Groff 1 Kirstyn Groff Ms. Campbell Plato’s “Allegory of the Cave” Response Questions 8/15 Plato’s “Allegory of the Cave” Response Questions Q1: The cave in Plato’s allegory represents the reality we chain ourselves in. The chains being our inner selves fear of letting go of the reality we created. We allow the chains to hold us back because we don’t have the courage needed to free ourselves. We lock ourselves in the darkness of the cave that puts a blanket over our eyes to blind us from the light. The light at the end of the cave represents the good in life, the perfection in the world in front of us.
In the analogy one of the prisoners is released, he turns around and discovers the fire, people and the rest of the things behind the prisoners. At first it was painful for the prisoner to look at the fire as his eyes were only accustomed to the shadows, gradually however he becomes used to the light and can see more clearly. Plato uses the cave to represent the World of Appearances or the Empirical World- the world in which we live. The shadows on the wall represent images, shadows and other illusions which we can see from the sun, here depicted as the fire. The prisoner is dragged by force out of the cave into the true sunlight.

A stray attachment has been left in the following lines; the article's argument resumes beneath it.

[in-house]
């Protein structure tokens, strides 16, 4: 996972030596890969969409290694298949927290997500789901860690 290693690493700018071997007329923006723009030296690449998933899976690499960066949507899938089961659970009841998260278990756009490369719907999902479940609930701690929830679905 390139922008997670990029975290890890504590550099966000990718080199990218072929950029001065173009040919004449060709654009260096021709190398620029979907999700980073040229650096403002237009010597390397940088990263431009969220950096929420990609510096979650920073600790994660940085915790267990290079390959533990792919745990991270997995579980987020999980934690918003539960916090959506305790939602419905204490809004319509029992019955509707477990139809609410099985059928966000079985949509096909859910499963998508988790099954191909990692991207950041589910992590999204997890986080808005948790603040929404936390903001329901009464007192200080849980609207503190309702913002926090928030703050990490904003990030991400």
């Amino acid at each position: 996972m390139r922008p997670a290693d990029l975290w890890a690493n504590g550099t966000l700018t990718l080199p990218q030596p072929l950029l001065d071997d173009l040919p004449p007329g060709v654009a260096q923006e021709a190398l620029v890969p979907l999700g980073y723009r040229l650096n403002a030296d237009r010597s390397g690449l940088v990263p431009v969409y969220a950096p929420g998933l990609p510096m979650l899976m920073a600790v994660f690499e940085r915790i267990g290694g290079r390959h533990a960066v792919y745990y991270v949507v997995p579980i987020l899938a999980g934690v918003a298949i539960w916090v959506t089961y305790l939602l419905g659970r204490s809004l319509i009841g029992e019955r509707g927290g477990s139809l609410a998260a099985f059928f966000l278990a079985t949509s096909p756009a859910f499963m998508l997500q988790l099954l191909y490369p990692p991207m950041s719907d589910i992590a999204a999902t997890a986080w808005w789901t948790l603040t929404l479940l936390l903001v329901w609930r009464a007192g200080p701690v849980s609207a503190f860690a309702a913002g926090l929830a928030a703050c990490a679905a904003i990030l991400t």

Behind them is a fire, and behind the fire is a partial wall. On top of the wall are various statutes, which are being manipulated by another group of people, lying out of sight behind the partial wall. Because of the fire, the statues cast shadows across the wall that the prisoners are facing. The prisoners watch the stories that these shadows play out, and because these shadows are all they ever get to see, they believe them to be the most real things in the world. The prisoners make up games to do with guessing which statue or object will come next, believing this to be a skill.